Mourning Becomes Electra

Mourning Becomes Electra
Mourning Becomes Electra.jpg
1931 Liveright first edition cover
Written byEugene O'Neill
Date premiered26 October 1931
Place premieredGuild Theatre
New York City
Original languageEnglish
GenreDrama
Setting1865, New England

Mourning Becomes Electra is a play cycle written by American playwright Eugene O'Neill. The play premiered on Broadway at the Guild Theatre on 26 October 1931 where it ran for 150 performances before closing in March 1932. In May 1932, it was revived at the Alvin Theatre (now the Neil Simon Theatre),[1] and in 1972 at the Circle in the Square Theatre.[1]

Characters and background

Main characters
  • Brigadier General Ezra Mannon
  • Christine Mannon, his wife
  • Lavinia Mannon – their daughter
  • Orin Mannon – their son, First Lieutenant of Infantry
  • Captain Adam Brant – of the clipper "Flying Trades"
  • Captain Peter Niles – Orin's friend, from the U.S. Artillery
  • Hazel Niles – his sister
  • Seth Beckwith – the old gardener
Chorus of townsfolk – (various chorus members appear in different scenes)
  • Amos Ames – a middle-aged carpenter
  • Louisa Ames – Amos' wife
  • Minnie – Louisa's cousin
  • The Chantyman
  • Josiah Bordon – manager of the shipping company
  • Emma – his wife
  • Everett Hills, D.D. – of the First Congregational Church
  • His wife
  • Doctor Joseph Blake – a family physician
  • Ira Mackel – an old farmer
  • Joe Silva – a Portuguese fishing captain
  • Adam Small – a little old clerk in a hardware store

The story is a retelling of the Oresteia by Aeschylus. The characters parallel characters from the ancient Greek play. For example, Agamemnon from the Oresteia becomes General Ezra Mannon. Clytemnestra becomes Christine, Orestes becomes Orin, Electra becomes Lavinia, Aegisthus becomes Adam Brant, etc. As a Greek tragedy made modern, the play features murder, adultery, incestuous love and revenge, and even a group of townspeople who function as a kind of Greek chorus. Though fate alone guides characters' actions in Greek tragedies, O'Neill's characters have motivations grounded in 1930s-era psychological theory as well. The play can easily be read from a Freudian perspective, paying attention to various characters' Oedipus complexes and Electra complexes.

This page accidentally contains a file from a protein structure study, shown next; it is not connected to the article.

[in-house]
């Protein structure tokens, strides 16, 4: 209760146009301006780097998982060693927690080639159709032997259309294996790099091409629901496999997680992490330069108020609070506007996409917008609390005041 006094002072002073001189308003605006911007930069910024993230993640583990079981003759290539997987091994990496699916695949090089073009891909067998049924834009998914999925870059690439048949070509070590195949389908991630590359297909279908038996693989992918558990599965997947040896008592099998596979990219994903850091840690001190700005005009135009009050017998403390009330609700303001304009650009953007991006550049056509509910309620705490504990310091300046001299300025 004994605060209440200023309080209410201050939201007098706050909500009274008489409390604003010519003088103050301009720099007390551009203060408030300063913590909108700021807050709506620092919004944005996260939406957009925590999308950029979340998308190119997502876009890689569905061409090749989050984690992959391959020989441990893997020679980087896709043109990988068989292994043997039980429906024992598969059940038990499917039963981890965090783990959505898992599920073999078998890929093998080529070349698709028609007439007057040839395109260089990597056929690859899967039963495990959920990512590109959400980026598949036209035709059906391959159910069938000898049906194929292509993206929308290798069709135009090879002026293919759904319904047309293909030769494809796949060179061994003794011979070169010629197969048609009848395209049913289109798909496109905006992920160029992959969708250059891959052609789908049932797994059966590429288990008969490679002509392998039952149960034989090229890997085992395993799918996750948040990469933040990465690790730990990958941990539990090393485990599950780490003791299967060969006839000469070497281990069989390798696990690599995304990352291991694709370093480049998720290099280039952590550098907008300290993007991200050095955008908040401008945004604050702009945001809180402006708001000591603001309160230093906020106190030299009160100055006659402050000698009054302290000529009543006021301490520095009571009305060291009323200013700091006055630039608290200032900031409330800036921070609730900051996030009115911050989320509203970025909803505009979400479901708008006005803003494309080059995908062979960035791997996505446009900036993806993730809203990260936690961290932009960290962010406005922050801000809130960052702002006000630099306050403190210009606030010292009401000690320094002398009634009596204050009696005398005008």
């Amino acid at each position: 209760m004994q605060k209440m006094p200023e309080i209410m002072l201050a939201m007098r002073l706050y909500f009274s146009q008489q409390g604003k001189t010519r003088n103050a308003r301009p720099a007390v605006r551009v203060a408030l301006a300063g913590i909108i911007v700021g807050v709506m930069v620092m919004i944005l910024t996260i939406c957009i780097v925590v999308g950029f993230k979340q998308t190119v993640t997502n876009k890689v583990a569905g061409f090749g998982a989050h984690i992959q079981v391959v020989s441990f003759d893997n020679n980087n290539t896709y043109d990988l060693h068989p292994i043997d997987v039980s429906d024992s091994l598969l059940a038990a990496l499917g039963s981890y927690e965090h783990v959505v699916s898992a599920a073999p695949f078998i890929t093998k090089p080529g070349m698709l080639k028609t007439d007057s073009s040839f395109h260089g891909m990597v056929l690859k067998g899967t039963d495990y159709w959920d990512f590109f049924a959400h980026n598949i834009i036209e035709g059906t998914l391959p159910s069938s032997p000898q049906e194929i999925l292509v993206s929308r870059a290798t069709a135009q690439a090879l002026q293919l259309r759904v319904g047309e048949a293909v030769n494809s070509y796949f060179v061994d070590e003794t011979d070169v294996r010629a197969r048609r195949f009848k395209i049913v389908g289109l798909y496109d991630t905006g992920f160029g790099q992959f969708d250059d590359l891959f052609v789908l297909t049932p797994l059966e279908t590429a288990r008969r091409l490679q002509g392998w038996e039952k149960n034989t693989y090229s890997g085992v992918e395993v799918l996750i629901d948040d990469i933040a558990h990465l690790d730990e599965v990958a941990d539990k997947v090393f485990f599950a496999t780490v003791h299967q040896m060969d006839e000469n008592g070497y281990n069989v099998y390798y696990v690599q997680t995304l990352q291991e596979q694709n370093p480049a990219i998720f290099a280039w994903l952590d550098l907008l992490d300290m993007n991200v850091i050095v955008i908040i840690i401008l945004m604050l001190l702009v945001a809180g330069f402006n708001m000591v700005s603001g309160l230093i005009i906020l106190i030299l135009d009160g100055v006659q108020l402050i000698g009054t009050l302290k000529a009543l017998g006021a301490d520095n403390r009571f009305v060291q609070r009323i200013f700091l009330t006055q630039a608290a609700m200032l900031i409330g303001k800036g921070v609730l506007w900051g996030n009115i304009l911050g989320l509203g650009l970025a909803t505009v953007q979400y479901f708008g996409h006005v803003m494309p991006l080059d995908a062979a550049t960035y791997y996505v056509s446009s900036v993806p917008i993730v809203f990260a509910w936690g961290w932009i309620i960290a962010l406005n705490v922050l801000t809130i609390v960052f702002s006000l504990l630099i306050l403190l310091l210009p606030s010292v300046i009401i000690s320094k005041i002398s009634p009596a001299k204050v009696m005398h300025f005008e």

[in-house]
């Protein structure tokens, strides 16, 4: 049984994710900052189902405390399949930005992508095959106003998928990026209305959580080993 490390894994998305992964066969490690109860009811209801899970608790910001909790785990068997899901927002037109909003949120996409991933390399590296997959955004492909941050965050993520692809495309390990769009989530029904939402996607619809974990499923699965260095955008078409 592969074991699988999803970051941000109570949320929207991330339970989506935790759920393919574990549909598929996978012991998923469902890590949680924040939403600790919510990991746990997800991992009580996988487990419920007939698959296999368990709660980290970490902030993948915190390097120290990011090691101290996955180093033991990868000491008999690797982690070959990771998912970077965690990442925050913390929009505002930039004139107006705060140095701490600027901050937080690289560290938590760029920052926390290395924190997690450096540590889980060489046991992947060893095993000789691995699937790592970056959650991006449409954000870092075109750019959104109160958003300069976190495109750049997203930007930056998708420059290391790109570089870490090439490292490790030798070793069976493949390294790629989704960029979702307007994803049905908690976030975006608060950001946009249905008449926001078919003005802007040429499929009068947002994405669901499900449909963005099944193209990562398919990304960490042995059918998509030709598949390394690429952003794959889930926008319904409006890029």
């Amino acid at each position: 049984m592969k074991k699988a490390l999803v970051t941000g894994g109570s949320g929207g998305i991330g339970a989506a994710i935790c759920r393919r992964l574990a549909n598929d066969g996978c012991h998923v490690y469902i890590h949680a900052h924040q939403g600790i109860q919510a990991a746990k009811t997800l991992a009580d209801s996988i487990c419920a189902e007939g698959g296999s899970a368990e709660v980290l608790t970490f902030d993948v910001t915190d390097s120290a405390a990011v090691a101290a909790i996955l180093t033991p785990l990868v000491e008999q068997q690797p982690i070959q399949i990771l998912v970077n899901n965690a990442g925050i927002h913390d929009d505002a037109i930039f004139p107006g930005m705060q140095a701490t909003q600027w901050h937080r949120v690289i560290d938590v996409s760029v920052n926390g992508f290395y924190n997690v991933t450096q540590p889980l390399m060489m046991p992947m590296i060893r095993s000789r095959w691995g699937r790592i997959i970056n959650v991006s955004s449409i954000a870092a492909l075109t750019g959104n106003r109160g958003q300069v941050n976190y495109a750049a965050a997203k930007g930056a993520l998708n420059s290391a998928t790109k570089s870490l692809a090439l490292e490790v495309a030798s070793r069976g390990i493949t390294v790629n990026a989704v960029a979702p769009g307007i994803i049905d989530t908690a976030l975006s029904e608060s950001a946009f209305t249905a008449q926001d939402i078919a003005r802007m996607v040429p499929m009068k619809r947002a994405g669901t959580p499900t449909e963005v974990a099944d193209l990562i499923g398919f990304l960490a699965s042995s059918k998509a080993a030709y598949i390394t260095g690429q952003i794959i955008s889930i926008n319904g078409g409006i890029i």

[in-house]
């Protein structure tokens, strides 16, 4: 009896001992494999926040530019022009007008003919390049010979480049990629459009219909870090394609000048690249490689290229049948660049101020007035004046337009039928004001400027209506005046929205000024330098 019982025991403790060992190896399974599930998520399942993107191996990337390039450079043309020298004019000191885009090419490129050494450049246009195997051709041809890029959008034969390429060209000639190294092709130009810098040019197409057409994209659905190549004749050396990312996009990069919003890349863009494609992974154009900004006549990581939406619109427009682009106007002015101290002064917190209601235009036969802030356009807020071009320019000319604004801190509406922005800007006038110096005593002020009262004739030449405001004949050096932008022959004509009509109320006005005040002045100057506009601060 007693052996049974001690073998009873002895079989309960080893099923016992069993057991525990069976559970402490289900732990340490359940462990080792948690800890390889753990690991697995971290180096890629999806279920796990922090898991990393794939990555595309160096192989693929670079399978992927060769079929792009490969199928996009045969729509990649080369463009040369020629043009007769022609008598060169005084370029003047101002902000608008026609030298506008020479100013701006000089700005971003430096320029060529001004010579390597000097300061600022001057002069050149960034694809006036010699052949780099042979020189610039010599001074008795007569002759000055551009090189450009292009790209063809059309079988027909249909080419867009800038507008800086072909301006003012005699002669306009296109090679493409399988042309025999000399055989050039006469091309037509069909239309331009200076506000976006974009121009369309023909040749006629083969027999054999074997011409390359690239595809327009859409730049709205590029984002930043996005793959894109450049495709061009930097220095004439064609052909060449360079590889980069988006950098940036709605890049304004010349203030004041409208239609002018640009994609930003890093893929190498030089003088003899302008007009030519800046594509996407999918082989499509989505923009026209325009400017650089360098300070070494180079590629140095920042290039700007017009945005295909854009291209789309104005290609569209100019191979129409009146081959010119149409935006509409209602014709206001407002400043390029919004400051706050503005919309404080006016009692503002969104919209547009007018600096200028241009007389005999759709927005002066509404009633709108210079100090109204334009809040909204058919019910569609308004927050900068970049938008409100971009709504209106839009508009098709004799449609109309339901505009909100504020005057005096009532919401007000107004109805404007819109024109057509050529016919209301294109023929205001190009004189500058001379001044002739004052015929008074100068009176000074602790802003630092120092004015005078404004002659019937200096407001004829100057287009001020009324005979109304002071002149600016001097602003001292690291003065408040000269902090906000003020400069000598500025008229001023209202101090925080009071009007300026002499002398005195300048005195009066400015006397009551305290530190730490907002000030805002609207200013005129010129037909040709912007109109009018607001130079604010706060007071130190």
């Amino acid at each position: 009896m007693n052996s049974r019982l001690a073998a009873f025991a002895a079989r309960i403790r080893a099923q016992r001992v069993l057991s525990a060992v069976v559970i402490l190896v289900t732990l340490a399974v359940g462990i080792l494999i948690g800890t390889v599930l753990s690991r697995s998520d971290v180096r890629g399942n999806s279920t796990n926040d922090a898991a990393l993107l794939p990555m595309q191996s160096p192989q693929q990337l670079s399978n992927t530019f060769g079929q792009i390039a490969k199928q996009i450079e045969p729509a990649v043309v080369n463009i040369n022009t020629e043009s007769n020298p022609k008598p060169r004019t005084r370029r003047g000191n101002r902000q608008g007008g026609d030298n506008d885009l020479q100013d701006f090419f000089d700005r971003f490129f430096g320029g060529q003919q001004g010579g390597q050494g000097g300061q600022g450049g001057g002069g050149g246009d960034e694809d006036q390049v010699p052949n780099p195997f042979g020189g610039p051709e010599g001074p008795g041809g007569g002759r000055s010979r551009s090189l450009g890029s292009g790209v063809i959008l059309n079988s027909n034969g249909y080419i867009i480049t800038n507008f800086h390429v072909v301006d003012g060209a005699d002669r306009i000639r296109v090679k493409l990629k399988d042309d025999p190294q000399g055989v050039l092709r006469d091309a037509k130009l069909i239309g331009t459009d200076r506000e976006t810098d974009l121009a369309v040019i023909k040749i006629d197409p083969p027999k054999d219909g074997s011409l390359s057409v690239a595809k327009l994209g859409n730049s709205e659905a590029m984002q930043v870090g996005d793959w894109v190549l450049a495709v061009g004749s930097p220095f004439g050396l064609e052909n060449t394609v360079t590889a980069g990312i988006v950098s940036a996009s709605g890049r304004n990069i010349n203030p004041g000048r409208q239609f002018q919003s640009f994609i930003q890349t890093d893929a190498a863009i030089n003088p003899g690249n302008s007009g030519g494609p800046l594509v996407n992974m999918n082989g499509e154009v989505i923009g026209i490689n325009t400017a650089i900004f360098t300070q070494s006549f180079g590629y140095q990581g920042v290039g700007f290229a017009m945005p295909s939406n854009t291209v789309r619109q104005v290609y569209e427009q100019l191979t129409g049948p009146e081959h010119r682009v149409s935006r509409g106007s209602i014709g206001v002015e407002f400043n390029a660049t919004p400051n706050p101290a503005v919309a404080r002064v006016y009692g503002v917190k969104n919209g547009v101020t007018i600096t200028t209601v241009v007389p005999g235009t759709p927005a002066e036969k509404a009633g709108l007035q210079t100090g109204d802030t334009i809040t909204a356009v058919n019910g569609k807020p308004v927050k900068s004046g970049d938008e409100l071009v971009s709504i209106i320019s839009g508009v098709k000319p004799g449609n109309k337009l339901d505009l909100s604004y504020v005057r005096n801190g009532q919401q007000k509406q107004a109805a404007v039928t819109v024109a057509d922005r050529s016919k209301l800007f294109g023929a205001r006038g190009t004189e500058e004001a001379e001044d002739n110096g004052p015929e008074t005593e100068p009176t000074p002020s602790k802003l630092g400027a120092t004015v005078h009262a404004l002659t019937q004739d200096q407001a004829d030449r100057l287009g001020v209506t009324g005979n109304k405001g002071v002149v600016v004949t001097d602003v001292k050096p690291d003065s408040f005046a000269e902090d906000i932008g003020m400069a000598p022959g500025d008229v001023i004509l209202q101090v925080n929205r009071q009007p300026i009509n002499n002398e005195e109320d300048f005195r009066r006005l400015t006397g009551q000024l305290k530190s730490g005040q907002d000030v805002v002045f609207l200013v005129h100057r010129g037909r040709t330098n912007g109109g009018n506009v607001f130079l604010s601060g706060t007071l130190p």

Mourning Becomes Electra is divided into three plays with themes that correspond to the Oresteia trilogy. Much like Aeschylus' plays Agamemnon, The Libation Bearers and The Eumenides, these three plays by O'Neil are titled Homecoming, The Hunted, and The Haunted. However, these plays are normally not produced individually, but only as part of the larger trilogy. Each of these plays contains four to five acts, with only the first act of The Haunted being divided into actual scenes, and so Mourning Becomes Electra is extraordinarily lengthy for a drama. In production, it is often cut down. Also, because of the large cast size, it is not performed as often as some of O'Neill's other major plays.